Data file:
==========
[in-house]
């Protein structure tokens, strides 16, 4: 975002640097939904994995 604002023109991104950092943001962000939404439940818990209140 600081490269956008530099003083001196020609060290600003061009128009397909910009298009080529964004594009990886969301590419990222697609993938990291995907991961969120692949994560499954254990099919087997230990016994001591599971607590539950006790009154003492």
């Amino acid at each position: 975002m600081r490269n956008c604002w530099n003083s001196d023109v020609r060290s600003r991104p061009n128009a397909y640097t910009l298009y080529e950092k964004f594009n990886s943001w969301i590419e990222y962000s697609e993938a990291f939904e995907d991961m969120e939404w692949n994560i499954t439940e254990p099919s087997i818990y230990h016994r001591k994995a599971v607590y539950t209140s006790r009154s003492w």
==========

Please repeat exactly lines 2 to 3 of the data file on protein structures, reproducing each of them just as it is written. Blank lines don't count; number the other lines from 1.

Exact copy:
């Protein structure tokens, strides 16, 4: 975002640097939904994995 604002023109991104950092943001962000939404439940818990209140 600081490269956008530099003083001196020609060290600003061009128009397909910009298009080529964004594009990886969301590419990222697609993938990291995907991961969120692949994560499954254990099919087997230990016994001591599971607590539950006790009154003492």
């Amino acid at each position: 975002m600081r490269n956008c604002w530099n003083s001196d023109v020609r060290s600003r991104p061009n128009a397909y640097t910009l298009y080529e950092k964004f594009n990886s943001w969301i590419e990222y962000s697609e993938a990291f939904e995907d991961m969120e939404w692949n994560i499954t439940e254990p099919s087997i818990y230990h016994r001591k994995a599971v607590y539950t209140s006790r009154s003492w």